Superf*ckers #279

The Last Sane Cowboy & Other Stories

and also a bunch of thoughts on 52 and World War III that weren't much of a review but here they are anyhow since people linked to them



The Comics Journal #282: Many delightful treats await you inside here, including a feature interview with Alison Bechdel of Fun Home, a look at Asian comics that aren't from Japan, and a selection of '50s humor comics from Ross Andru and Mike Esposito. I also have a pair of pieces in there, one small and one large, although the larger, Tarzan one appears to have been miscredited to Rob Vollmar, so keep that in mind.


King-Cat Classix: Surely the reprint project of the week, this new Drawn & Quarterly hardcover compiles over 250 pages of impossible-to-find early material from John Porcellino’s King-Cat Comics and Stories, one of the longest-running minicomics series around (since 1989!), augmented by bits of prose and letters from friends. Here’s some samples. I also think D&Q is reissuing both of their Yoshihiro Tatsumi books this week, so you might find them hanging around too.

The Professor’s Daughter: Gosh, I guess it’s already time for the next segment of the new wave of First Second books. Actually, I’ve been hearing from some places that suggest this book’s already been out for a while, although I’ve never seen a copy on store shelves around here. Oh well. This is the new one from Joann Sfar and Emmanuel Guibert, who’ll be familiar to seasoned First Second readers, although this time it’s Sfar writing and Guibert handling the art. Review tomorrow.

Tiny Tyrant: Also from First Second, the comedic exploits of a child king, from writer Lewis Trondheim and artist Fabrice Parme. I really didn’t think any of this stuff was due until May.

Micrographica: A new $10.00, 208-page collection of (expansion of?) an online project by Renée French. I’ll just let Tom Spurgeon explain it. It’s Renée French though, so it’s probably going to be interesting.

Superf*ckers #279: Well, actually it’s issue #4. If you hate fun. Review here.

To Terra… Vol. 2 (of 3): And hot on the heels of Vertical's official announcement that they're starting a shōjo-focused line of contemporary manga in 2008 comes the next volume of this older series from shōjo legend Keiko Takemiya. My favorite quote from the link above, by Vertical Director Ioannis Mentzas: "It's nearly impossible to get good licenses now, but we'll do it."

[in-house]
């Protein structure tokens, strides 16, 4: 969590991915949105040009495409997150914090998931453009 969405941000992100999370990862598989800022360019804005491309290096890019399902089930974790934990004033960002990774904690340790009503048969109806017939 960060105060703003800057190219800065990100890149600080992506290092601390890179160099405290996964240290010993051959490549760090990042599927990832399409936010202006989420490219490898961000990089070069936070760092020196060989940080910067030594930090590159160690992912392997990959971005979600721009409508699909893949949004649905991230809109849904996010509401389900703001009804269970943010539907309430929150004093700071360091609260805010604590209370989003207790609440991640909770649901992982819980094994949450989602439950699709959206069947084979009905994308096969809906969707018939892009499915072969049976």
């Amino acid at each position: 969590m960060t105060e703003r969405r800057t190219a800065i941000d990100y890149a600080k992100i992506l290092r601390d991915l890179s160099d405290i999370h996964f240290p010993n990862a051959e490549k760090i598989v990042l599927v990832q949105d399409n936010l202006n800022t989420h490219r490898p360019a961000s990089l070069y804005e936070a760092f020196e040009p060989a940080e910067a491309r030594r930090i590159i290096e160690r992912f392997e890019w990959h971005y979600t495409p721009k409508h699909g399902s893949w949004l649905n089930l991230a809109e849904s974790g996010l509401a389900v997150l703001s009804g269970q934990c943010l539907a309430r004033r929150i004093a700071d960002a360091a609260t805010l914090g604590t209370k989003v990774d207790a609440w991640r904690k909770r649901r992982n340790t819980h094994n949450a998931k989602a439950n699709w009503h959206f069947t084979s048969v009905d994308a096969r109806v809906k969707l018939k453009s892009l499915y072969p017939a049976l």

EC Archives: Weird Science Vol. 2: Ah, I notice these are into their second volumes now. A lot of good Wally Wood in here, I presume.

Agents of Atlas: A new $24.99 hardcover collection of the highly-regarded Marvel miniseries from writer Jeff Parker and penciller Leonard Kirk, which is notable for containing a bonus section stocked with vintage stories from the '40s through the '70s, presenting the book's cast in their earlier element. It's enough extra stuff to pull the page count all the way up to 256. Sounds like a good package.

God Save the Queen: An original graphic novel from Vertigo in which human and Faerie youths bum around an urban environment, with the Faeries getting plenty high on Faerie drugs, and then everyone gets embroiled in a civil war in the land of magic, I think. So really, this is exactly the kind of plot that springs readily to mind if I think ‘Vertigo graphic novel.’ Mike Carey and John Bolton do the honors for this 96-page, $19.95 project. Preview here.

Dave Stewart’s Walk-In #5 (of 6): Miniseries.

Wisdom #5 (of 6): Miniseries.

The Punisher Presents: Barracuda MAX #3 (of 5): Miniseries!

52 #51 (of 52): This. By the way, I don't have any intention of picking up Countdown, which is 52's replacement weekly series set to launch in two weeks. It's nothing fancy behind it, no 'event fatigue' or dissatisfaction with the direction of the current book or World War III or anything. It's just Countdown doesn't look like it has all that striking a nexus of creators behind it, and the concept doesn't hit me as all that interesting. And that's not enough to sign up my $2.99 every week. That's all.